Dreadful screams echoed all the way along Maitland Street, Ħamrun, in the late afternoon of a cool, windy and overcast day in May. Like almost everyone else in the street, Lucia hurriedly stepped outside of her home and walked out onto the narrow footpath outside to see what had happened. By the time Lucia had exited the three-storey building that housed her flat, a small group of neighbours had already gathered in front of the little house opposite, where the distressing cries were emanating from.
Some of the women in the group had been mindful enough to wrap a shawl over their head and shoulders as they left their homes. The tasselled ends of the women’s shawls were flapping in the wind while they collected outside the bright blue wooden door of the house. A gathering of about a dozen people huddled together in silence on the pavement wearing various expressions of fear, concern and anxiety.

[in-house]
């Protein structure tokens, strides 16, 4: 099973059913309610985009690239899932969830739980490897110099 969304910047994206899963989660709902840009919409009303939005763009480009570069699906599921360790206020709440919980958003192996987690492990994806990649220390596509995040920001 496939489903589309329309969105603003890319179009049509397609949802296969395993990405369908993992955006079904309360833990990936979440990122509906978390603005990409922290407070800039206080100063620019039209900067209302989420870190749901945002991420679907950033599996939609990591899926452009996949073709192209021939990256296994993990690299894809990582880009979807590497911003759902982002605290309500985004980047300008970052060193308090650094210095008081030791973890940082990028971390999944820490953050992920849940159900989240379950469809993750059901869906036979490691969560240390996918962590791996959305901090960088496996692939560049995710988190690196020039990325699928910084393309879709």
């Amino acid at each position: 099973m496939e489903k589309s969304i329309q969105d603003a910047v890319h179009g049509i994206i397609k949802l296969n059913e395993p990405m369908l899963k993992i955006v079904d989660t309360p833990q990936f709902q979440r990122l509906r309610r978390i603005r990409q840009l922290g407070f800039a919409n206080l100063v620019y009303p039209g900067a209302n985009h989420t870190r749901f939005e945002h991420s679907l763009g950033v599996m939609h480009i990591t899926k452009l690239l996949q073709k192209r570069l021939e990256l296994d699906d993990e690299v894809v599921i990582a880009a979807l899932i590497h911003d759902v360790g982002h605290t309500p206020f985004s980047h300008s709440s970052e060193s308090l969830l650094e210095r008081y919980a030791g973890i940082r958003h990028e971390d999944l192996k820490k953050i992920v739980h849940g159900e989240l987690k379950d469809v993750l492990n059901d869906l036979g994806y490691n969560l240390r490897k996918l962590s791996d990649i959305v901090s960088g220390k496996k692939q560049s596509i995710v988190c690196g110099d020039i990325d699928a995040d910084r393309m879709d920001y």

Something bad had happened.
The commotion of shouting and wailing inside the house seemed to reach a crescendo then become quiet, just as a teenaged boy burst through the front door and into the street. One of the women shouted out as the boy dodged his way through the bystanders:
“What in God’s name has happened?”
The baby is dead! It’s not breathing. I have to bring the doctor!”
The boy ran off to the accompaniment of whispered praying and a few shrieks of anguish from members of the small congregation who repeatedly crossed themselves while imploring God to have mercy. The bedraggled assembly intermittently broke up into ones and twos as people slowly walked away with heads bowed after they realised that there was nothing they could do but go home and pray.